That is why the serious allegations made by some members relating to rape and assaults in a case that is currently under investigation are very serious. Because the case is under way at the moment, the party cannot comment. However, we can look at some of the concerns raised by the complainants about where the process may have failed. That is urgent, and the Board recognises this.

Early in 2017 the Federal Board asked Lord Ken Macdonald, former Director of Public Prosecutions, to carry out a review of our current disciplinary processes for two reasons. Firstly, following the Morrissey Review the party constantly reviews its processes, but the Board was also  concerned to hear that some cases appeared to take too long, and that some processes were inconsistent. Ken was asked to think radically about a new process that would be seen as independent, fair, faster and accountable. The snap General Election halted the evidence he was taking, but the report is now nearing conclusion and will be presented to the Board in December, published to the party in January and then changes presented formally to Spring Conference.

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Vince’s email to party members: Lib Dems will work across parties to stamp out sexual harassment

As the Sunday papers are published this morning, there are yet more disturbing stories about sexual harassment in Westminster, in Holyrood, and in politics more widely.

Harassment of this kind is absolutely unacceptable under any circumstances, and Liberal Democrats will work across parties to stamp it out.

I want to see a political system in which everyone is represented, and political institutions – from Parliament down to every local authority – that reflect the society they serve. It is absolutely crucial to this ambition that everyone feels they are in a safe and professional environment when they get involved, stand for political …

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Question Time is going to be worth watching tonight

Most often these days, I can’t even force myself to watch Question Time and I’m interested in politics. It’s become such an unbalanced, thoughtless shouting match which rarely yields intelligent observation. The liberal viewpoint is rarely represented and the frequent presence of the most unpalatable voices from the right wing tabloids or extreme right wing politics just makes me want to weep.

Tonight, though, we are in for a treat.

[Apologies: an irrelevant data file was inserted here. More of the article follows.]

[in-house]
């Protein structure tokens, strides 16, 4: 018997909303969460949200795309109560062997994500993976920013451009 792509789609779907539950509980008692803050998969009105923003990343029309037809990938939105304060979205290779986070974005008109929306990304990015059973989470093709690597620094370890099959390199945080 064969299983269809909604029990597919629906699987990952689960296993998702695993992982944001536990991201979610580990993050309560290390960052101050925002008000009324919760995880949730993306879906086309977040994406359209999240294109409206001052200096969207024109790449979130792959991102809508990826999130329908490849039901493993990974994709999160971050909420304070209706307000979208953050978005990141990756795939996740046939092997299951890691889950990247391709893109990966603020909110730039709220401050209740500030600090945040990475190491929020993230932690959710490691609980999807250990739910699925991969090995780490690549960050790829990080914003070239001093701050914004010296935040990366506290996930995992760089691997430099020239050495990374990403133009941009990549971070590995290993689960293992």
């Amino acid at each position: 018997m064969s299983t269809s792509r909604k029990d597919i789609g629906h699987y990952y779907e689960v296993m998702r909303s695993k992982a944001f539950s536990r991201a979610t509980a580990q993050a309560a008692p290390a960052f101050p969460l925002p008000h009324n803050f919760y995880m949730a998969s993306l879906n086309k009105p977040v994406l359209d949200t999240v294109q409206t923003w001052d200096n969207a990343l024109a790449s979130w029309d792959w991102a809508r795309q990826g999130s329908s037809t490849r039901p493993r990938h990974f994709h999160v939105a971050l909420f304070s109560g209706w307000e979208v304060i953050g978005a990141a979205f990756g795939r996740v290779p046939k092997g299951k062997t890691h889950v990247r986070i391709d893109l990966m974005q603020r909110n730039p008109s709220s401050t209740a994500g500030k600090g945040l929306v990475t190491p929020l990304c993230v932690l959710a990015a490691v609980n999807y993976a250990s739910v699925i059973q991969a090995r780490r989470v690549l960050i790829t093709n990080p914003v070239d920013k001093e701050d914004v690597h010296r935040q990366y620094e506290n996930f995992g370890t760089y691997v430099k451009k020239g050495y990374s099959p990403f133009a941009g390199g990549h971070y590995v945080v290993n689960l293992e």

Not only are we going to get our amazing Sal Brinton, but also on the panel, fresh from Strictly, is the one and only Reverend Richard Coles. He will no doubt bring a bit of good humour and thoughtfulness to the proceedings.

Lisa Nandy was one of the editors of The Alternative, the book advocating a progressive alliance.

We might see a spat between brexiteers Chris Grayling and Tory Peer and Next CEO Simon Wolfson, too. Wolfson isn’t showing any sign of “bregret” but he has been critical of the Government’s approach to Brexit. 

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Sal Brinton receives apology from Transport for London after being denied access to bus

You would think, by now, that bus drivers would not be so crass as to refuse to ask someone with a buggy to make way for someone in a wheelchair. Unfortunately, this is not the case as Party President Sal Brinton found out on Monday.

She later spoke to the Evening Standard about this:

Transport for London has apologised to Baroness Brinton and launched an investigation.

She told the Standard: “The bus was fairly empty, but regardless – if the wheelchair goes in first you can fit both a buggy and a wheelchair in the space… In fact, that’s exactly what happened when I boarded another bus afterwards.

“I couldn’t see the parent, and the driver did not put down the ramp and said they were not prepared to ask the parent to make space so it made it impossible for me and so I had to wait.”

She added: “It made me very angry, and even more so because this is not the first time this has happened… When this happened to me two years ago, I spoke to TfL and they said they would make sure bus companies trained drivers so that this would be avoided. Clearly that was not the case.”